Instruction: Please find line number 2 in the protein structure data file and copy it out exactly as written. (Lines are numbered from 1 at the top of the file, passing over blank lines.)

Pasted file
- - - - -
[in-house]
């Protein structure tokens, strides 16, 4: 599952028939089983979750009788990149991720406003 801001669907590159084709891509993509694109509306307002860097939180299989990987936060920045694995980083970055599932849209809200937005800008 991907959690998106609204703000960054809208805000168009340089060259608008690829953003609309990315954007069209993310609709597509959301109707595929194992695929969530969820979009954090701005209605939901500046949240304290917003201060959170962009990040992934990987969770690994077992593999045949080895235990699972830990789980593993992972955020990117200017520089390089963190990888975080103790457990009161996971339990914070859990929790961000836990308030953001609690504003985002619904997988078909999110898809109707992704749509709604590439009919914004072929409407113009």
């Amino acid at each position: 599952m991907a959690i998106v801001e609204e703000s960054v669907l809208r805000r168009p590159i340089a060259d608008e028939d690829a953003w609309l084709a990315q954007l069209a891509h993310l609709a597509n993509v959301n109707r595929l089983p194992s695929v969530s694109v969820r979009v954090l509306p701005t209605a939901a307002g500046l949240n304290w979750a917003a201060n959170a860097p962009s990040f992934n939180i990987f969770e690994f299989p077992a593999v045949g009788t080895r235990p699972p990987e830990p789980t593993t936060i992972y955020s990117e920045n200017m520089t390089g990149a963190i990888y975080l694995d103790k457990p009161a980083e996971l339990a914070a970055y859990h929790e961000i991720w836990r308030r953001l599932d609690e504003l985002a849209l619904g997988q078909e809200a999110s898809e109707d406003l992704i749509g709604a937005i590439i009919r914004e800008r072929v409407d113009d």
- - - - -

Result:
């Protein structure tokens, strides 16, 4: 599952028939089983979750009788990149991720406003 801001669907590159084709891509993509694109509306307002860097939180299989990987936060920045694995980083970055599932849209809200937005800008 991907959690998106609204703000960054809208805000168009340089060259608008690829953003609309990315954007069209993310609709597509959301109707595929194992695929969530969820979009954090701005209605939901500046949240304290917003201060959170962009990040992934990987969770690994077992593999045949080895235990699972830990789980593993992972955020990117200017520089390089963190990888975080103790457990009161996971339990914070859990929790961000836990308030953001609690504003985002619904997988078909999110898809109707992704749509709604590439009919914004072929409407113009």